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A Scene from Jakarta

By Seno Gumira Ajidarma

Photo by Shutterstock

A mother carries a baby at a Jakarta crossroads. Who are they? Where are they from? A mother carries a baby at a crossroads. Her hand reaches out, her face pleading. Her hand touches the car’s closed.Her hand touches the car’s closed window. It’s called a window, but it’s not certain that people can peer through it into the car, for there’s a thick strip of tinted film, blocking maybe eighty percent of the light, rendering it almost dark. The mothers who are carrying their babies seem to know, however, that the people behind the dark glass can see them. A mother carries a baby at a crossroads. She’s aware that she’s being observed, or at least that she might be being observed. For even though the middle-class car owners try to deny the presence of poverty, as if they are trying to deny a part of themselves, how can poverty be avoided when we’re all so mired in it? The behavior of the new middle class: act as if they never see this poverty at all.

Photo by Shutterstock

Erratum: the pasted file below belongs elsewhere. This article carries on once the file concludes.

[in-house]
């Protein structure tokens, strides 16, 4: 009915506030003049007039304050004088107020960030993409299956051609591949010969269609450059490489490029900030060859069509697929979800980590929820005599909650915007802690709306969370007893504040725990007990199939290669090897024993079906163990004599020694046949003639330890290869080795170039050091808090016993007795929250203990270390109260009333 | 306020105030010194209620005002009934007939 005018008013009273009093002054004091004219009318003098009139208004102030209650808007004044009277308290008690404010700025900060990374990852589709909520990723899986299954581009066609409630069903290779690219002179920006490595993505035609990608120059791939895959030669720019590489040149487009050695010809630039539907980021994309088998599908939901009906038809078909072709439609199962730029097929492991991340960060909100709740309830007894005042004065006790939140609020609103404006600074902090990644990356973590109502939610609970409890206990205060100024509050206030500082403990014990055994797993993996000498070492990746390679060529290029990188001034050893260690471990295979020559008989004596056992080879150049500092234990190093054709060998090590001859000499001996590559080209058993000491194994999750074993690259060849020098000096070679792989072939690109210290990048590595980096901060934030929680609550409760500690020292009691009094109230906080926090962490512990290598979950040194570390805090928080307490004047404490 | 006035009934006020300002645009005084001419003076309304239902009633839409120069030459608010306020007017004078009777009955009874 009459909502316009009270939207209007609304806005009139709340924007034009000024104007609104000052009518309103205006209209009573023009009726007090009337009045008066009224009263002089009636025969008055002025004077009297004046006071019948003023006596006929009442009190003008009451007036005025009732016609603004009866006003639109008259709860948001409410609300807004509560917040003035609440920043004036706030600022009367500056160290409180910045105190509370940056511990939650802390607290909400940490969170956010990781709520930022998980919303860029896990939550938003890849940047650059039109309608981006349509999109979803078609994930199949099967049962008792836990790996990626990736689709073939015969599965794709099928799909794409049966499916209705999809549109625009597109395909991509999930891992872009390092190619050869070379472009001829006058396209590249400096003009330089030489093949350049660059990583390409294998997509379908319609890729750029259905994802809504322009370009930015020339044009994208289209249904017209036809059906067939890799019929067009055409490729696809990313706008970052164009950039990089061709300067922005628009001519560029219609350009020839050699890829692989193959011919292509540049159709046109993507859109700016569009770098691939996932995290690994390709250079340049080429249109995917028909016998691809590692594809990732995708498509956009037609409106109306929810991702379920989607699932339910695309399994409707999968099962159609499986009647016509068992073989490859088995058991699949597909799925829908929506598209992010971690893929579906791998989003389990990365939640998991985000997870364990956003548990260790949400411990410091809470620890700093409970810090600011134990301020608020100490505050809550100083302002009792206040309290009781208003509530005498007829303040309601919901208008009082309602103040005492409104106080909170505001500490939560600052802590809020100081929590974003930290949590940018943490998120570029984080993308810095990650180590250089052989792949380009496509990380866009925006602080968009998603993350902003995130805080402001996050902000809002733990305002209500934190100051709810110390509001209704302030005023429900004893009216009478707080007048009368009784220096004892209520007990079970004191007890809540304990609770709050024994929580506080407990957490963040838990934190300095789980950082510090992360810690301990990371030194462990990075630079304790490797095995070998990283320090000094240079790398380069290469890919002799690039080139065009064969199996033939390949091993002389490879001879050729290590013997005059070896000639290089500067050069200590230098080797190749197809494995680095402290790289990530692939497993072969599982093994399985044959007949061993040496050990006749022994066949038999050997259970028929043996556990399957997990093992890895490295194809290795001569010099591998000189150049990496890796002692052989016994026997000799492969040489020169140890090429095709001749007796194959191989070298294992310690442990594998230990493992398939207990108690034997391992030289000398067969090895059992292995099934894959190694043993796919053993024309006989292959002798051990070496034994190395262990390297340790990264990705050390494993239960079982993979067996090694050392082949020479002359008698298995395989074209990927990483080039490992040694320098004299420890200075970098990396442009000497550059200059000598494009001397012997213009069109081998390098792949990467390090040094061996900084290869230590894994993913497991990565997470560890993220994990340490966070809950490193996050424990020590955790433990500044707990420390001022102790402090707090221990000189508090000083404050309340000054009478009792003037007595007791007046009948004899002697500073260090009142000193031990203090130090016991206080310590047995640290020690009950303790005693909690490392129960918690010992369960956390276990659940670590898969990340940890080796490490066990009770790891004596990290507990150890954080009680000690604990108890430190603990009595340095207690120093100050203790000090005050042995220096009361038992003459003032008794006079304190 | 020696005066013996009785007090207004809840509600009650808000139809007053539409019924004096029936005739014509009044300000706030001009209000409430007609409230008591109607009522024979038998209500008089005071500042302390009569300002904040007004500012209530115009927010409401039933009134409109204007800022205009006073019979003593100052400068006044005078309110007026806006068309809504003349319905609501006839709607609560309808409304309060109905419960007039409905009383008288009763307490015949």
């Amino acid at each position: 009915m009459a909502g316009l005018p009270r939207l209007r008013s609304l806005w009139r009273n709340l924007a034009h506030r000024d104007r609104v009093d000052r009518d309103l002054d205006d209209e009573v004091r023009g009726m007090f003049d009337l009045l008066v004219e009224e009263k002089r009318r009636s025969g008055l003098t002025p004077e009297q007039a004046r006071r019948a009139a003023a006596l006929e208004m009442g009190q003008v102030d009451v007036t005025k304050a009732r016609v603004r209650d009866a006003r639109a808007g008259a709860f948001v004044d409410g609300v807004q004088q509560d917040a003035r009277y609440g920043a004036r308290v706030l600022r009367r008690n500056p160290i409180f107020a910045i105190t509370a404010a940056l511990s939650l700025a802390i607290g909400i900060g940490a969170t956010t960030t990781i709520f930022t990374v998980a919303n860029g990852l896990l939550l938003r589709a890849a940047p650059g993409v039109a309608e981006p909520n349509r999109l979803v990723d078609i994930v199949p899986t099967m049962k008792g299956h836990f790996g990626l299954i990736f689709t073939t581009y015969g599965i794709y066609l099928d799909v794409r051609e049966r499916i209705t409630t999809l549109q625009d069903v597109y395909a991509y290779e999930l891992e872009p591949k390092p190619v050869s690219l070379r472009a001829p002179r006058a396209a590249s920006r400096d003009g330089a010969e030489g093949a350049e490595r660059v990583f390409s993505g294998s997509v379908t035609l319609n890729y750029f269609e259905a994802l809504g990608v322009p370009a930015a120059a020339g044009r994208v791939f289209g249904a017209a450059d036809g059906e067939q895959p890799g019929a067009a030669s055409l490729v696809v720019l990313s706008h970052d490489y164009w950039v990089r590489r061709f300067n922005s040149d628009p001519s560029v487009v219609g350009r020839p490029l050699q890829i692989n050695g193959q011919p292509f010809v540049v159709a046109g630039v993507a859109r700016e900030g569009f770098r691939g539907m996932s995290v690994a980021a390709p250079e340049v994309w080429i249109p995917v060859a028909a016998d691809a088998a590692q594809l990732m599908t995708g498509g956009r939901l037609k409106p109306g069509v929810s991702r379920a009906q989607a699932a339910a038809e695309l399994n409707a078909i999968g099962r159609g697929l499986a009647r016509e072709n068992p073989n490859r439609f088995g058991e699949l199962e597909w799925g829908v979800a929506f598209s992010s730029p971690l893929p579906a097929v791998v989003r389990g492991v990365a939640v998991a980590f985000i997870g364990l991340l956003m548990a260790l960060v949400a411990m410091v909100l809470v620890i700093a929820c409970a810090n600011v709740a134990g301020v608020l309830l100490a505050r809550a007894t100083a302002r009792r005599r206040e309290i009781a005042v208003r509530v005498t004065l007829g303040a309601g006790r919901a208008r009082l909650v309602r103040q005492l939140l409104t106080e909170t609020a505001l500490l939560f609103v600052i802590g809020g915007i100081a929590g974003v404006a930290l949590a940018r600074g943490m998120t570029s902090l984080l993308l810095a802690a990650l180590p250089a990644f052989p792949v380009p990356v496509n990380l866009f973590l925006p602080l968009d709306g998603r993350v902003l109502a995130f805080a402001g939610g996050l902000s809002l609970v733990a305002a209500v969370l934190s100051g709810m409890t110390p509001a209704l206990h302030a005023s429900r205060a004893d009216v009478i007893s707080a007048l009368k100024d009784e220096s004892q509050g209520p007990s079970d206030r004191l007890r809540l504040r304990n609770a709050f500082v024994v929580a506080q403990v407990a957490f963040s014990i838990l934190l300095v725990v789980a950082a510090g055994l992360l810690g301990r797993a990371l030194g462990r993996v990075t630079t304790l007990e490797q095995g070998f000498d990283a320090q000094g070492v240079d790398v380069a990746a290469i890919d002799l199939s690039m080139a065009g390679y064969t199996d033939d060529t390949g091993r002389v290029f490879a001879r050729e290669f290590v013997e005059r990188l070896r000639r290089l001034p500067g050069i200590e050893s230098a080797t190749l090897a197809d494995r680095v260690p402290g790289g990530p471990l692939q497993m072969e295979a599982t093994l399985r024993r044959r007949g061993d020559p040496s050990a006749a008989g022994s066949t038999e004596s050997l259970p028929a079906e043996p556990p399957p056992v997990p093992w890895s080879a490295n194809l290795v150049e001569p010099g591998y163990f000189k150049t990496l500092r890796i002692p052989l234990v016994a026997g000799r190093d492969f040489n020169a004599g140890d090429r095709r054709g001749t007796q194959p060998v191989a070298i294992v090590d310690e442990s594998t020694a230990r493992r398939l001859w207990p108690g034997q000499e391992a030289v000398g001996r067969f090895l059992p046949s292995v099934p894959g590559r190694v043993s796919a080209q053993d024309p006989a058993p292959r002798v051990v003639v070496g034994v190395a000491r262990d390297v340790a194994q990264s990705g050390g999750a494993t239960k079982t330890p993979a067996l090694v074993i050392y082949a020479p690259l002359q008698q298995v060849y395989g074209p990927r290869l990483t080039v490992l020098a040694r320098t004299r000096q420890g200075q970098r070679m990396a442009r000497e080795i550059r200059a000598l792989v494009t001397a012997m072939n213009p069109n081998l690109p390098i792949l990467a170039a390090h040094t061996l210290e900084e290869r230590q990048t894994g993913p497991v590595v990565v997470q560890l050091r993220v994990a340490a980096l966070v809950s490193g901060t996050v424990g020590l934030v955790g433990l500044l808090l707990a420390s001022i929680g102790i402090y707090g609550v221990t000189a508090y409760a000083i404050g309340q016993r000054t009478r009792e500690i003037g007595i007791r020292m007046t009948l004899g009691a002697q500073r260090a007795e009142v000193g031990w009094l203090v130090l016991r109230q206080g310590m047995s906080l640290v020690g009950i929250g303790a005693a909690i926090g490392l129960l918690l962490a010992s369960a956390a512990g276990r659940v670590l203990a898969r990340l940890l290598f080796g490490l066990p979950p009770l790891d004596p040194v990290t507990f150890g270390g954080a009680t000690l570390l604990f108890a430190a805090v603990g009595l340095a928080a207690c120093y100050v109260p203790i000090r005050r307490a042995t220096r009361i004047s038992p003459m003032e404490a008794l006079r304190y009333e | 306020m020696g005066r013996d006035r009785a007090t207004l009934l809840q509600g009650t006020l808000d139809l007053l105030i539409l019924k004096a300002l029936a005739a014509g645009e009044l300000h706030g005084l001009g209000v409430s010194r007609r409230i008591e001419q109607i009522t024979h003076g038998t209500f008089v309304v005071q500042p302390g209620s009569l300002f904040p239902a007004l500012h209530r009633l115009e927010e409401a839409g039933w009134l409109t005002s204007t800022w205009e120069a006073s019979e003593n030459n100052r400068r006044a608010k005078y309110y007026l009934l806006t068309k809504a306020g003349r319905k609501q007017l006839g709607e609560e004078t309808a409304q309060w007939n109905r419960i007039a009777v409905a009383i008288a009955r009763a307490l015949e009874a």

But the mother never surrenders. She considers that just maybe, for a third of a second, one of the new middle class will glance at her before averting the gaze, so she fixes the expression of suffering on her face. This tactic leads to extraordinary spectacles: the mother nurses her baby, shoving this sight up closer to the window, seemingly accidentally but with a clear intention: that the viewer should feel compassion. Often it happens that the dark automatic window lowers and a one thousand rupiah note emerges from behind the glass. Quickly the mother snatches the money, then moves on to another window, one in an unbelievably long line of traffic.

Ketika Lampu Berwarna Merah

This book changed my attitude towards images of poverty. Those who open their windows and extend a note or a coin each have their own reasons for their actions: they want blessings, they just feel pity, or they feel some kind of identification-‘imagine if that woman was my mother and that baby was me.’ The spectacle of a mother nursing her baby at a crossroads is, after all, absurd: the baby sleeps soundly in a cloth slung over the mother’s shoulder, in the peace of a protected world, even as the stinging rays of the sun and the smoke from exhaust pipes blanket it. This more or less deceives the eye into quickly casting a veil of sympathy over the reality: this baby is in fact not her own child, because it’s a rented baby. Sometimes it’s not even clear whose child it really is. At first, of course, it must have been who the mother was, for certainly a woman had to give birth to the child, but perhaps the mother grew apathetic and let the baby pass from hand to hand. Eventually an agent controls the baby’s fate and collects the rental fees from the beggars who use it. Can one begin to imagine what kind of adult this baby will later become?

First published in Latitudes Magazine

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